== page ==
Legends Of The Gods The Egyptian Texts, edited with Translations
Page: 23The legend contained in this remarkable text describes a terrible famine which took place in the reign of Tcheser, a king of the IIIrd Dynasty, and lasted for seven years. Insufficient Nile-floods were, of course, the physical cause of the famine, but the legend shows that the "low Niles" were brought about by the neglect of the Egyptians in respect of the worship of the god of the First Cataract, the great god Khnemu. When, according to the legend, king Tcheser had been made to believe that the famine took place because men had ceased to worship Khnemu in a manner appropriate to his greatness, and when he had taken steps to remove the ground of complaint, the Nile rose to its accustomed height, the crops became abundant once more, and all misery caused by scarcity of provisions ceased. In other words, when Tcheser restored the offerings of Khnemu, and re-endowed his sanctuary and his priesthood, the god allowed Hapi to pour forth his streams from the caverns in the Cataract, and to flood the land with abundance. The general character of the legend, as we have it here, makes it quite certain that it belongs to a late period, and the forms of the hieroglyphics and the spellings of the words indicate that the text was "stunned" on the rock in the reign of one of the Ptolemies, probably at a time when it was to the interest of some men to restore the worship of Khnemu, god of the First Cataract. These interested people could only have been the priests of Khnemu, and the probability that this was so becomes almost a certainty when we read in the latter part of the text the list of the tolls and taxes which they were empowered to levy on the merchants, farmers, miners, etc., whose goods passed down the Cataract into Egypt. Why, if this be the case, they should have chosen to connect the famine with the reign of Tcheser is not clear. They may have wished to prove the great antiquity of the worship of Khnemu, but it would have been quite easy to select the name of some king of the Ist Dynasty, and had they done this, they would have made the authority of Khnemu over the Nile coaeval with Dynastic civilization. It is impossible to assume that no great famine took place in Egypt between the reign of Tcheser and the period when the inscription was made, and when we consider this fact the choice by the editor of the legend of a famine which took place under the IIIrd Dynasty to illustrate the power of Khnemu seems inexplicable.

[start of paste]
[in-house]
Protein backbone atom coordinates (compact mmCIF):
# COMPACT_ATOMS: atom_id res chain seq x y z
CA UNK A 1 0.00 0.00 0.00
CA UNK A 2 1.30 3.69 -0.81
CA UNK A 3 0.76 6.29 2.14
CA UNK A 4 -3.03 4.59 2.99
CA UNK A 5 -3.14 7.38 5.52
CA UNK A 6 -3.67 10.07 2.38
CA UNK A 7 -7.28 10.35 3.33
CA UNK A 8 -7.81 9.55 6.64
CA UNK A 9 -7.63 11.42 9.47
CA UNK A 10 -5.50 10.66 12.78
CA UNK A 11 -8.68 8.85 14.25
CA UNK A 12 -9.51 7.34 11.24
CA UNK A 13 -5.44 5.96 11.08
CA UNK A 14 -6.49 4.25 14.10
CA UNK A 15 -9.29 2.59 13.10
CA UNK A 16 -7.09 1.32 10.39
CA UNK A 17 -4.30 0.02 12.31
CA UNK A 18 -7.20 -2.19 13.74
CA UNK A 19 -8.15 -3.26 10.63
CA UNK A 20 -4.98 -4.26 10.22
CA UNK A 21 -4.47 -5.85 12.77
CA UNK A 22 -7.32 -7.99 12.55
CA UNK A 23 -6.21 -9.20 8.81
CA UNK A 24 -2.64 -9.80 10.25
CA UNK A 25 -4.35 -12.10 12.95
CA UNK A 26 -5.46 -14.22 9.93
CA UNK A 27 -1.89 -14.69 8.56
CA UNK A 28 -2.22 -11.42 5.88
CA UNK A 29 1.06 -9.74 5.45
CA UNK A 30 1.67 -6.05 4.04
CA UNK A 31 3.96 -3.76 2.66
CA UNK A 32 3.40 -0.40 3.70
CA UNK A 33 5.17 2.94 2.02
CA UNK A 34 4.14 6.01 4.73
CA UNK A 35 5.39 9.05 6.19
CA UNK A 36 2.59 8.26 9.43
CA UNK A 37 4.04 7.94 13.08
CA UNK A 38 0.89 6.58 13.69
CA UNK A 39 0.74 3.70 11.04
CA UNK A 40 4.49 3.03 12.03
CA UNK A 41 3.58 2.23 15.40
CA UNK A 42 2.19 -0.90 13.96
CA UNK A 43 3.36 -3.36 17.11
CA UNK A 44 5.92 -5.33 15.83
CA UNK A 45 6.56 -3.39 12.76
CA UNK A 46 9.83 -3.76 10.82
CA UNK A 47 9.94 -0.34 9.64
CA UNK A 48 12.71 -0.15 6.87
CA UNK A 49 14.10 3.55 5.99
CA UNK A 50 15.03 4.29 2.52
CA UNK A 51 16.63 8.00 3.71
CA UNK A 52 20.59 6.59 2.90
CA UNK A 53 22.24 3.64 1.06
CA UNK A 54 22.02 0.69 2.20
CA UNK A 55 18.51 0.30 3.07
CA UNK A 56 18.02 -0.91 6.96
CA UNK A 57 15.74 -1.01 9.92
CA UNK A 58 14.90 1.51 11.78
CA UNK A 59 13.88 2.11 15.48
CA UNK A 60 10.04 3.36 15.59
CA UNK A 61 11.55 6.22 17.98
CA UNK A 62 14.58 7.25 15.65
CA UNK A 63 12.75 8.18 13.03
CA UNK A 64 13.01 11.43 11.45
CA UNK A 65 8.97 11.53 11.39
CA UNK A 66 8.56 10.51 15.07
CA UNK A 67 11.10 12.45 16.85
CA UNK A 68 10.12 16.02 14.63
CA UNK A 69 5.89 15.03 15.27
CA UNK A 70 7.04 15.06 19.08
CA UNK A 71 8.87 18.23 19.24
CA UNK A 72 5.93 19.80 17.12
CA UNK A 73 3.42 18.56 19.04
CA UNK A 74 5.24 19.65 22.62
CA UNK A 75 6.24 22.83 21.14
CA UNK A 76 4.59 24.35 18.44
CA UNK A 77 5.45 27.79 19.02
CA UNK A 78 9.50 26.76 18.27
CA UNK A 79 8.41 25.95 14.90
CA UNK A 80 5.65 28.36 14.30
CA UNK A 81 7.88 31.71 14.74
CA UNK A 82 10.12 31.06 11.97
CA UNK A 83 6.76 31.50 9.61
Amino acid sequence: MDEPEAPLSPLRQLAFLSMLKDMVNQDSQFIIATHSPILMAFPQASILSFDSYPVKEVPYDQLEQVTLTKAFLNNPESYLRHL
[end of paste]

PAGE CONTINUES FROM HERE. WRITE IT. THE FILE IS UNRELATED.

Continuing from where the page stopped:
Of the famines which must have taken place in the Dynastic period the inscriptions tell us nothing, but the story of the seven years' famine mentioned in the Book of Genesis shows that there is nothing improbable in a famine lasting so long in Egypt. Arab historians also mention several famines which lasted for seven years. That which took place in the years 1066-1072 nearly ruined the whole country. A cake of bread was sold for 15 dinanir, (the dinar = 10s.), a horse was sold for 20, a dog for 5, a cat for 3, and an egg for 1 dinar. When all the animals were eaten men began to eat each other, and human flesh was sold in public. "Passengers were caught in the streets by hooks let down from the windows, drawn up, killed, and cooked."[FN#45] During the famine which began in 1201 people ate human flesh habitually. Parents killed and cooked their own children, and a wife was found eating her husband raw. Baby fricassee and haggis of children's heads were ordinary articles of diet. The graves even were ransacked for food. An ox sold for 70 dinanir. [FN#46]